Tuesday, May 14, 2019

European Union Law Essay Example | Topics and Well Written Essays - 3000 words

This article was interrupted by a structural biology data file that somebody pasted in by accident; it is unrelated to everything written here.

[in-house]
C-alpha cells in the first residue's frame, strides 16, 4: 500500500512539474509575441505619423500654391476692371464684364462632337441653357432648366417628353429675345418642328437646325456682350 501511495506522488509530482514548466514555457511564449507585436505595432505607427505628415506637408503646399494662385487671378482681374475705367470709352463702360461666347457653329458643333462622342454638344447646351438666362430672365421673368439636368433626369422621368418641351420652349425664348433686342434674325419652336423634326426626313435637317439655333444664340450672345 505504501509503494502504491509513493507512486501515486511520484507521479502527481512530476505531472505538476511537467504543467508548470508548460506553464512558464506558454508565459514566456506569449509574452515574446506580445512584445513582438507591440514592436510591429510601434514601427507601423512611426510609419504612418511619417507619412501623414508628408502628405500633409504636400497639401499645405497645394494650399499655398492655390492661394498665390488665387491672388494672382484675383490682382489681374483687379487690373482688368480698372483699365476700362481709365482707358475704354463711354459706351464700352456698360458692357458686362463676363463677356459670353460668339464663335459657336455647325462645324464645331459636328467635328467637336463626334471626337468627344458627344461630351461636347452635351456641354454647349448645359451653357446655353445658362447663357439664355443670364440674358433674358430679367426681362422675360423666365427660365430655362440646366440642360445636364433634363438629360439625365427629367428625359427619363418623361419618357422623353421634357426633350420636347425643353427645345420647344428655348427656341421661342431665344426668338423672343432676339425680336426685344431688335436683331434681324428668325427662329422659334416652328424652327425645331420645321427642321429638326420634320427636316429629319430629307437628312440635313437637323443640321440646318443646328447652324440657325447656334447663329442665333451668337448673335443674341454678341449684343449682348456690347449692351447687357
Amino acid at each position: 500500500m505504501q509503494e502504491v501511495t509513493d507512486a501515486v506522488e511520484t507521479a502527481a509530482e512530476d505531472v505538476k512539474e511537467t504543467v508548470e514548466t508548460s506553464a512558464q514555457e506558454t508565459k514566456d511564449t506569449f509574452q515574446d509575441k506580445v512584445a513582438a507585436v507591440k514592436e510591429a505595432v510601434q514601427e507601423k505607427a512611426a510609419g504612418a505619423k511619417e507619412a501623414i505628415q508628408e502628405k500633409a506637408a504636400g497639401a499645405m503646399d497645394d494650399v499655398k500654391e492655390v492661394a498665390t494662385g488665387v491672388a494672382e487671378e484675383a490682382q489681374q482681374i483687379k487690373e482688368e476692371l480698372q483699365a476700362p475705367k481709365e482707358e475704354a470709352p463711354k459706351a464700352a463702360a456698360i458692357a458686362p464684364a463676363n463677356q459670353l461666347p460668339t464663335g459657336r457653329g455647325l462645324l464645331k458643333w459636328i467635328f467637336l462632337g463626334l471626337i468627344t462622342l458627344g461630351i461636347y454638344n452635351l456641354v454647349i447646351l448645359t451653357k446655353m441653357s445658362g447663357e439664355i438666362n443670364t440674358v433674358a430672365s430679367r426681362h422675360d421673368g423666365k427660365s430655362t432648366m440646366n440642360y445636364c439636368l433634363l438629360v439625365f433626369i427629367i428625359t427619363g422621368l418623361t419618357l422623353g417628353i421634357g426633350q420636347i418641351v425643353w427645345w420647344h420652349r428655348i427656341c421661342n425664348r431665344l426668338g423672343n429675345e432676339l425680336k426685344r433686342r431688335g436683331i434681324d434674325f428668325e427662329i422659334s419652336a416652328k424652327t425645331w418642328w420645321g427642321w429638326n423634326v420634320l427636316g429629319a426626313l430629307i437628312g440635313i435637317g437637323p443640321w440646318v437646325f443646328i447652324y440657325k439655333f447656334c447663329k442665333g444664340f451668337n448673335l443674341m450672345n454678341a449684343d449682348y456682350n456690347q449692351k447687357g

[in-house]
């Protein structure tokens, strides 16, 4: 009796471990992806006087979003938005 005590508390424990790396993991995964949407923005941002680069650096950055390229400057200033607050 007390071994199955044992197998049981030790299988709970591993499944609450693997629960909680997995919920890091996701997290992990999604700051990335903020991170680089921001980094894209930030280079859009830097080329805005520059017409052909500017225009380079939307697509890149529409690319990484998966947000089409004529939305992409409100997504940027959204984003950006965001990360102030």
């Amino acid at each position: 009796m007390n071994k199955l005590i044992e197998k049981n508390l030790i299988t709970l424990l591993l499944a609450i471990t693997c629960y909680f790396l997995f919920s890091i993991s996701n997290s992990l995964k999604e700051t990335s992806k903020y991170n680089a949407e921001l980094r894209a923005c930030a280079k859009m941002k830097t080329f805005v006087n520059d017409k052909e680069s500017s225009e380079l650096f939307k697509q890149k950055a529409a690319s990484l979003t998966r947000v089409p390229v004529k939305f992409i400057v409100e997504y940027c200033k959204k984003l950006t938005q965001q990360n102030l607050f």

European Union Law - Essay ExampleMuslims of Europe adopt make a life-style and understanding of religion that can be labelled as European Islam that is various from that of their country of origin.2 As a result, the Muslim community within Western Europe is increasingly considered as European community, transnational in nature and connected by a common religion labelled as Euro-Islam by twain scholars and policy makers. The notion of Euro-Islam outlines a liberal variety of Islam that is embraced by both Muslim migrants and to European societies and encompasses the same religion of Islam, but culturally modified to encompass European ideas of secularity and several(prenominal) citizenship in line with the contemporary notions of modernity, as well as a comprehending of tolerance that surpasses the Moslem tolerance. new-fangled events within Europe nominate pushed Sharia (Islamic law) to the centre of media attention and debate. Right from the assassination of Theo van van G ogh in 2004 to the controversial endorsement of Sharia law by Archbishop of Canterbury, Rowan Williams in 2008, the proceedings have sparked both harsh criticism and solid support of the internalization of Islam within European law and parliamentary procedure at large. The politicization of Sharia law has generated discrepancies in these debates yielding to storm over initially embraced aspects on Islamic law while obscuring Islamic traditions that bear the potential to reconcile Sharia and western norms.3 Background globalization and migration have served to render European societies multicultural to an unprecedented extent since 1945, and has increasingly heralded multicultural life into the court rooms and administrative institutions. In Western European countries, today, a considerable part of the universe of discourse is Muslim. Since the 1950s, Muslim minorities have steadily emerged in Europe as a result of decolonization, labour migration, conflict, and courtly strife wit hin their home countries. Majority of the of Muslim population entered Europe as asylum seekers owe to conflict at home countries while others came to Europe in pursuit of a higher mensuration of living.4 As a result, Islam had become public within Europe and over 15 million immigrants originating from Muslim-majority countries have settled within European nations over the period. This has necessitated a shift in discourse in identifying these groups, initially as migrant labourers, ethnic minorities, and eventually as a ghostlike community.5 Islam has adapted to versatile multiplication and places yielding to various forms of religiosity. The adaptation of Muslim religiosity within Europe has been addressed by diverse scholars as encompassing a shift from Islam in Europe. Majority has addressed the reinterpretation of Islam as arising from the changing concerns and inescapably of young Muslims the decline in religious authority and, the introduction of secular, liberal democrac y among European states. thither is a growing agreement that Islam is gradually becoming European, but the major confineion lies in the content and process of this Europeanization.6 The bulk of the studies on this subject centres on the normative and post-modern approaches whereby the Europeanization of Islam is perceived to arise from the individualization of religious authority among Muslims.7 Some people projects that if the present trend persists, then it

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